Element wise operations are not just across 2 arrays. You can even do simple unary operations like power, multiplications etc. Essentially, we are eliminating the for loopIn [22]:

a = list(range(11)) a

[0, 1, 2, 3, 4, 5, 6, 7, 8, 9, 10]

a12 = pow(a1,2) a12

array([ 1, 4, 9, 16, 25, 36, 49, 64, 81, 100], dtype=int32)

Array Multiplication

a13 = a1 * 3 a13

array([ 3, 6, 9, 12, 15, 18, 21, 24, 27, 30])

### Aggregate Operations

##### sum ( )

a1 = np.arange(1,11) print ( a1 ) a1.sum()

[ 1 2 3 4 5 6 7 8 9 10] 55

##### min ( ) & max ( )

a1.min()

1

a1.max()

10

##### len ( )

len(a1)

10

### Aggregate Operations along an axis

a = np.arange(1,101).reshape(10,10) a

array([[ 1, 2, 3, 4, 5, 6, 7, 8, 9, 10], [ 11, 12, 13, 14, 15, 16, 17, 18, 19, 20], [ 21, 22, 23, 24, 25, 26, 27, 28, 29, 30], [ 31, 32, 33, 34, 35, 36, 37, 38, 39, 40], [ 41, 42, 43, 44, 45, 46, 47, 48, 49, 50], [ 51, 52, 53, 54, 55, 56, 57, 58, 59, 60], [ 61, 62, 63, 64, 65, 66, 67, 68, 69, 70], [ 71, 72, 73, 74, 75, 76, 77, 78, 79, 80], [ 81, 82, 83, 84, 85, 86, 87, 88, 89, 90], [ 91, 92, 93, 94, 95, 96, 97, 98, 99, 100]])

Sum across each of the axis

a.sum(axis=1)

array([ 55, 155, 255, 355, 455, 555, 655, 755, 855, 955])

a.sum(axis=0)

array([460, 470, 480, 490, 500, 510, 520, 530, 540, 550])

Similarly, you can do a min ( ) or max ( ) across any axis

a.min( axis = 1 )

array([ 1, 11, 21, 31, 41, 51, 61, 71, 81, 91])

a.min ( axis = 0 )

array([ 1, 2, 3, 4, 5, 6, 7, 8, 9, 10])

### Array indexing & Slicing

### Array Indexing

Indexing a 1-d array is exactly similar to a list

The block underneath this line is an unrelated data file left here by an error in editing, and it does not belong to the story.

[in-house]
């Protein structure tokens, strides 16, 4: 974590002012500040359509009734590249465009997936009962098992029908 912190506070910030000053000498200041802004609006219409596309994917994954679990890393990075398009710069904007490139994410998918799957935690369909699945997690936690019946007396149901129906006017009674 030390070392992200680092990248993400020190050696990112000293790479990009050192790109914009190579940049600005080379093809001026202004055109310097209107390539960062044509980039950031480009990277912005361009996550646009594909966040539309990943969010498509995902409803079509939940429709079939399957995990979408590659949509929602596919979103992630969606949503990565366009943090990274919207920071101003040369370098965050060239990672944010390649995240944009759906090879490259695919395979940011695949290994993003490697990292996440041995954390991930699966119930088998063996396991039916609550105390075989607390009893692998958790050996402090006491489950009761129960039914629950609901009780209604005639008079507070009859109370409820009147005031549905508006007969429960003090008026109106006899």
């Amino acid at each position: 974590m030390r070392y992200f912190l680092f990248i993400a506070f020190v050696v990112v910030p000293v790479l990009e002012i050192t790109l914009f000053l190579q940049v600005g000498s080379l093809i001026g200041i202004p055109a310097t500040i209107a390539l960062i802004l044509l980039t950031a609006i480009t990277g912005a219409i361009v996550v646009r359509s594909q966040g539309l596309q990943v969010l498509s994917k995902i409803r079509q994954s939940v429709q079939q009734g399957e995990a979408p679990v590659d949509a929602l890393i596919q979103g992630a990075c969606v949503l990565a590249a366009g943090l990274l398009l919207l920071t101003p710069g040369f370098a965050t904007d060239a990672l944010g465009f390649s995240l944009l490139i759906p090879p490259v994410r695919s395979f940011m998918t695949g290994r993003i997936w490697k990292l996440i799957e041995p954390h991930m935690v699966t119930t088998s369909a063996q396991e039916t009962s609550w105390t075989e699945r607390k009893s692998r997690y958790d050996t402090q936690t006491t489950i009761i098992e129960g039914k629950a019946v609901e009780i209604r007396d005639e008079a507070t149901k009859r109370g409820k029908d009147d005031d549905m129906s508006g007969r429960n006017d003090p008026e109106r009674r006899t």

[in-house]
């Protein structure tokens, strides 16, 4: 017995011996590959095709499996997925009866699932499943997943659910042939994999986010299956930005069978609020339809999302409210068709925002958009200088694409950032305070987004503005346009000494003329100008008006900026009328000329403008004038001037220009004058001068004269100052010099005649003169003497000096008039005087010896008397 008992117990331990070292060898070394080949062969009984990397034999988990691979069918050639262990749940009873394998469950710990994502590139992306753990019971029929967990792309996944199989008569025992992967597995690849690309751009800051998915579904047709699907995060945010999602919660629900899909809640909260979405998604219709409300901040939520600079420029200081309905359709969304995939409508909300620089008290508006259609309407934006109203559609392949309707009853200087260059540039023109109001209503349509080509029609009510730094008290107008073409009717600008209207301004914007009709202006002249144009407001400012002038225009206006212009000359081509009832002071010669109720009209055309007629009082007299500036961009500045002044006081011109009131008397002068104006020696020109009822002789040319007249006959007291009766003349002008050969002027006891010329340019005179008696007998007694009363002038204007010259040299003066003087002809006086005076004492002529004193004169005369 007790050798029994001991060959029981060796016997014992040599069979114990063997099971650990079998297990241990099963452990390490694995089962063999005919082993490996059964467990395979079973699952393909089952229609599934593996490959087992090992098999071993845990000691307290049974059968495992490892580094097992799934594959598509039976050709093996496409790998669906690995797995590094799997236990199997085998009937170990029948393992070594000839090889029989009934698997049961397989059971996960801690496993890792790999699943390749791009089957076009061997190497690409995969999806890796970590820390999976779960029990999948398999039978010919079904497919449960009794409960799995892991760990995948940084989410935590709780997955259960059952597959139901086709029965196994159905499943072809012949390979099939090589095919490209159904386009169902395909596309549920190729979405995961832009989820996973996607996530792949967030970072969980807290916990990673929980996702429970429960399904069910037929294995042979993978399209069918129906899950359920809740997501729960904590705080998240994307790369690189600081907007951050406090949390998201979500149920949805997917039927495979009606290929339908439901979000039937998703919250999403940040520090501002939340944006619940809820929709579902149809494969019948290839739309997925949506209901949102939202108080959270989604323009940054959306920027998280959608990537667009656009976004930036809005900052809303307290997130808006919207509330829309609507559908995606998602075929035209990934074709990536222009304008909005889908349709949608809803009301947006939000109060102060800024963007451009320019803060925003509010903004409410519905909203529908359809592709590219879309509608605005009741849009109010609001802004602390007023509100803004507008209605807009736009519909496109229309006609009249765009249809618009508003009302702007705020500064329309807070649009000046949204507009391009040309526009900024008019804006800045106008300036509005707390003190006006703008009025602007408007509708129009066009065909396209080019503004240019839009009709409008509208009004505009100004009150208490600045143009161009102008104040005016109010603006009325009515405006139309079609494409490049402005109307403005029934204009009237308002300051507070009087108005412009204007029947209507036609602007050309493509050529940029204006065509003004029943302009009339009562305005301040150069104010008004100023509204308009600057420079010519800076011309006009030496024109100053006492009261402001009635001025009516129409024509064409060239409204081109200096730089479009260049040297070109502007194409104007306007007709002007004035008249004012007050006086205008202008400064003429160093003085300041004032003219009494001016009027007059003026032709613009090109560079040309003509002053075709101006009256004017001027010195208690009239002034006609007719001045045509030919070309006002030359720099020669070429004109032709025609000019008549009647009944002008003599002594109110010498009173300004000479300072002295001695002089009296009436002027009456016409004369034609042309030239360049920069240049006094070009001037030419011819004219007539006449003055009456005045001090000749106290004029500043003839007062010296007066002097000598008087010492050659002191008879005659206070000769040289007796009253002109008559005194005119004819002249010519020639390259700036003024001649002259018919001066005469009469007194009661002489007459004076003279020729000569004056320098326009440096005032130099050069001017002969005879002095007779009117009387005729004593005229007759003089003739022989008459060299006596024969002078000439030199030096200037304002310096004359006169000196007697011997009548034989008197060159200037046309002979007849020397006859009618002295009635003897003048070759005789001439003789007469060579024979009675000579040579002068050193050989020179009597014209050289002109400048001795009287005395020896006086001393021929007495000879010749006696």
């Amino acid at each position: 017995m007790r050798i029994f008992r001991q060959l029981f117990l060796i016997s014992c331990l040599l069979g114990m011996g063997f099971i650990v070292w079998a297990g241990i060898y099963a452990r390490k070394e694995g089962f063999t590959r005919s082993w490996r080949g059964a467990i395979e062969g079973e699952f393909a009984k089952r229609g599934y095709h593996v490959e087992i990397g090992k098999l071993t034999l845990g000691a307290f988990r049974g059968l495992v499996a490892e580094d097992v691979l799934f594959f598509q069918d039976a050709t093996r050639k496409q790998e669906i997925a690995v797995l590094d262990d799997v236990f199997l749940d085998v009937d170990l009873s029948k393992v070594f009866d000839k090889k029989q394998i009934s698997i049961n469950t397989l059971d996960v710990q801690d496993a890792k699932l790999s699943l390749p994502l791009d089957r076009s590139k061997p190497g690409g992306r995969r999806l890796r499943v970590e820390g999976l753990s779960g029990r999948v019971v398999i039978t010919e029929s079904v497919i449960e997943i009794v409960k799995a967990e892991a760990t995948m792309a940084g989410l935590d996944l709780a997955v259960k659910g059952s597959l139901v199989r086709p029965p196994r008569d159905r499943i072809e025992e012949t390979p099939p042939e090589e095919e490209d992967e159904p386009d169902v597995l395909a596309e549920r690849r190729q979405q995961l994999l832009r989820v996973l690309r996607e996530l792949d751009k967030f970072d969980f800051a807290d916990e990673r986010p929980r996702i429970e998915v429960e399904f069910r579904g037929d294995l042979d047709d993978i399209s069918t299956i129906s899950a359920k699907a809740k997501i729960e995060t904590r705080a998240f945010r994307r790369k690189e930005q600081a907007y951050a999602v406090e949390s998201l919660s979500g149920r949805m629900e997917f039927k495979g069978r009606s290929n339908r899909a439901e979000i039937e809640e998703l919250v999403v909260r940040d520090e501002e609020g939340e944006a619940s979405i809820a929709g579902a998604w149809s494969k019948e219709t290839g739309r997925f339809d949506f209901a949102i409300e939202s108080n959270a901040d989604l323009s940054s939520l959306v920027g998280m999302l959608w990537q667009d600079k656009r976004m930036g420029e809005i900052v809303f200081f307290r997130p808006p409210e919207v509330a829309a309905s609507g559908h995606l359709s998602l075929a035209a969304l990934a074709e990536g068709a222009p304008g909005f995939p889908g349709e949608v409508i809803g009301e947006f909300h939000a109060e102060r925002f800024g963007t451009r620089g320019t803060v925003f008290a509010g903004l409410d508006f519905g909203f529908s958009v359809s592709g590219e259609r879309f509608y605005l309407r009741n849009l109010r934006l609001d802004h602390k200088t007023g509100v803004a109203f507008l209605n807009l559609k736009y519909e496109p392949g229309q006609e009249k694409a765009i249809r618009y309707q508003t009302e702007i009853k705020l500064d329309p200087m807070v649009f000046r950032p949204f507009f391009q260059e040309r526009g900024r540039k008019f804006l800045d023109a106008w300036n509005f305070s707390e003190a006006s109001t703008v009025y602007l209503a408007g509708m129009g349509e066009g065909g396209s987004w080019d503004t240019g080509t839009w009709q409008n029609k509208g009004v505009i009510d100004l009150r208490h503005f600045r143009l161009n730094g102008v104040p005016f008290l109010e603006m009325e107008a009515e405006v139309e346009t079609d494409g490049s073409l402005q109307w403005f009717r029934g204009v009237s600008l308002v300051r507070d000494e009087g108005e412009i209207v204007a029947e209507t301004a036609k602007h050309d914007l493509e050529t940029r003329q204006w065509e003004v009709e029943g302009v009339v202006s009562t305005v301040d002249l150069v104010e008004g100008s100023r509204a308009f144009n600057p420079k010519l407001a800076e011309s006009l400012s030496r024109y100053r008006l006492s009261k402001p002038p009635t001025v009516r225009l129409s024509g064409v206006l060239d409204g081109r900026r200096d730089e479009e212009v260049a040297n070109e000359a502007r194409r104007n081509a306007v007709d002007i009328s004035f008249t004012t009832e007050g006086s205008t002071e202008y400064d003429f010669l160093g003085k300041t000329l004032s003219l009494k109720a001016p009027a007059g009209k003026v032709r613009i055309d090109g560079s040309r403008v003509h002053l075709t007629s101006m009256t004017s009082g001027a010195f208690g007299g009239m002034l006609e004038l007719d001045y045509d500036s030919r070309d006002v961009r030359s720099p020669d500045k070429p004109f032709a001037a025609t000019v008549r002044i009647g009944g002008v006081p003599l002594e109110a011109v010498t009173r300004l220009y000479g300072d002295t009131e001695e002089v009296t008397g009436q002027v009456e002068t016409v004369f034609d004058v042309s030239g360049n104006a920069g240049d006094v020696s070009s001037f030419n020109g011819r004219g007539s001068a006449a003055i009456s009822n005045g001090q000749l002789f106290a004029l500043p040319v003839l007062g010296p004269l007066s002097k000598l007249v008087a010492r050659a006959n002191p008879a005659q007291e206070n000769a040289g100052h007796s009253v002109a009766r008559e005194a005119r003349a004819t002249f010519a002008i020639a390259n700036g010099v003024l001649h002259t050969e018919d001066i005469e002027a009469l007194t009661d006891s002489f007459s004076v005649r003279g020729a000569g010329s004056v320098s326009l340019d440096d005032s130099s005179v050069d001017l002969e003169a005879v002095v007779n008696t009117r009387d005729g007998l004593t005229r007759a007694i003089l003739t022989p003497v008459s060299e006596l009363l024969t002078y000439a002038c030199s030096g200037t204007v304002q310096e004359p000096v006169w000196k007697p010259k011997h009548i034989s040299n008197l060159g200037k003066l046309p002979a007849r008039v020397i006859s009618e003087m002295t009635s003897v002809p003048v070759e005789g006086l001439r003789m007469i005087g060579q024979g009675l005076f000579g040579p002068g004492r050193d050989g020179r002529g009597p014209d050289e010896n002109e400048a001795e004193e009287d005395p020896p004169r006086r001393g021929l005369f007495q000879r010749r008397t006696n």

To get a particular index, just use the square brackets notation ( like a list )

b[5]

6

You can use negative indexing as well.

b[-5]

6

Indexing a 2d array is just as simple. Since the array is 2 dimensional now, you have to use 2 indices. One along each axis.

a[4,7]

48

### Array Slicing

Slicing a 1-d array is also similiar to a list. Use a slice in place of a number for indexing

b

array([ 1, 2, 3, 4, 5, 6, 7, 8, 9, 10])

b[3:7]

array([4, 5, 6, 7])

Slicing a 2-d array extends the same functionality across all the axis

a

array([[ 1, 2, 3, 4, 5, 6, 7, 8, 9, 10], [ 11, 12, 13, 14, 15, 16, 17, 18, 19, 20], [ 21, 22, 23, 24, 25, 26, 27, 28, 29, 30], [ 31, 32, 33, 34, 35, 36, 37, 38, 39, 40], [ 41, 42, 43, 44, 45, 46, 47, 48, 49, 50], [ 51, 52, 53, 54, 55, 56, 57, 58, 59, 60], [ 61, 62, 63, 64, 65, 66, 67, 68, 69, 70], [ 71, 72, 73, 74, 75, 76, 77, 78, 79, 80], [ 81, 82, 83, 84, 85, 86, 87, 88, 89, 90], [ 91, 92, 93, 94, 95, 96, 97, 98, 99, 100]])

a[2:5, 3:8]

array([[24, 25, 26, 27, 28], [34, 35, 36, 37, 38], [44, 45, 46, 47, 48]])

You can very well use a combination of slicing and indexing

a[4,3:8]

array([44, 45, 46, 47, 48])

If you wanted to specify all the elements across a particular axis, just use a colon (:) without anything before or after.